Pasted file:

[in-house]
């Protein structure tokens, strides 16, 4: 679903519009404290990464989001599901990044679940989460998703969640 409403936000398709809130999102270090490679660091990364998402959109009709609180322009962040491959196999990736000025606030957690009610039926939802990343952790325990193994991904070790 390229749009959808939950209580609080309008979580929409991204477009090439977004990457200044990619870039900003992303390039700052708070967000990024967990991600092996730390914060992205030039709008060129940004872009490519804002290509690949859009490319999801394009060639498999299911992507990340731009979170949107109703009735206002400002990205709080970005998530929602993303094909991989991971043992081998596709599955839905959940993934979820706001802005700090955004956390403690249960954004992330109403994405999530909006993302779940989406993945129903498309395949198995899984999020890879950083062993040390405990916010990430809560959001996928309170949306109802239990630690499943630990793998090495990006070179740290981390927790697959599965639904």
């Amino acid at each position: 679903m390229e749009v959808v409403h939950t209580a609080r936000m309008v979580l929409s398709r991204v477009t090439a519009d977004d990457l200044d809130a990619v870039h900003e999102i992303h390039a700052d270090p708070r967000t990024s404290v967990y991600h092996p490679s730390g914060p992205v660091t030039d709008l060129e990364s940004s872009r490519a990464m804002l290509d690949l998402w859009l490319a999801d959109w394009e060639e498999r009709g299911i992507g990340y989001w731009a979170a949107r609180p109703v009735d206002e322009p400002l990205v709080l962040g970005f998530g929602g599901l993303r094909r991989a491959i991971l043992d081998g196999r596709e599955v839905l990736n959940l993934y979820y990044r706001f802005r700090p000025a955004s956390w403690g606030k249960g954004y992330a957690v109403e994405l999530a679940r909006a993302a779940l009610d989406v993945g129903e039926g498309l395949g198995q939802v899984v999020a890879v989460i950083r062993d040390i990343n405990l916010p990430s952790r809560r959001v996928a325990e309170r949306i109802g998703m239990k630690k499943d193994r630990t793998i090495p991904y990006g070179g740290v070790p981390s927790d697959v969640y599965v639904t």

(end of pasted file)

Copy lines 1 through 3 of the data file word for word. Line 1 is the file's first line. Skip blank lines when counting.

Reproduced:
[in-house]
């Protein structure tokens, strides 16, 4: 679903519009404290990464989001599901990044679940989460998703969640 409403936000398709809130999102270090490679660091990364998402959109009709609180322009962040491959196999990736000025606030957690009610039926939802990343952790325990193994991904070790 390229749009959808939950209580609080309008979580929409991204477009090439977004990457200044990619870039900003992303390039700052708070967000990024967990991600092996730390914060992205030039709008060129940004872009490519804002290509690949859009490319999801394009060639498999299911992507990340731009979170949107109703009735206002400002990205709080970005998530929602993303094909991989991971043992081998596709599955839905959940993934979820706001802005700090955004956390403690249960954004992330109403994405999530909006993302779940989406993945129903498309395949198995899984999020890879950083062993040390405990916010990430809560959001996928309170949306109802239990630690499943630990793998090495990006070179740290981390927790697959599965639904």
């Amino acid at each position: 679903m390229e749009v959808v409403h939950t209580a609080r936000m309008v979580l929409s398709r991204v477009t090439a519009d977004d990457l200044d809130a990619v870039h900003e999102i992303h390039a700052d270090p708070r967000t990024s404290v967990y991600h092996p490679s730390g914060p992205v660091t030039d709008l060129e990364s940004s872009r490519a990464m804002l290509d690949l998402w859009l490319a999801d959109w394009e060639e498999r009709g299911i992507g990340y989001w731009a979170a949107r609180p109703v009735d206002e322009p400002l990205v709080l962040g970005f998530g929602g599901l993303r094909r991989a491959i991971l043992d081998g196999r596709e599955v839905l990736n959940l993934y979820y990044r706001f802005r700090p000025a955004s956390w403690g606030k249960g954004y992330a957690v109403e994405l999530a679940r909006a993302a779940l009610d989406v993945g129903e039926g498309l395949g198995q939802v899984v999020a890879v989460i950083r062993d040390i990343n405990l916010p990430s952790r809560r959001v996928a325990e309170r949306i109802g998703m239990k630690k499943d193994r630990t793998i090495p991904y990006g070179g740290v070790p981390s927790d697959v969640y599965v639904t």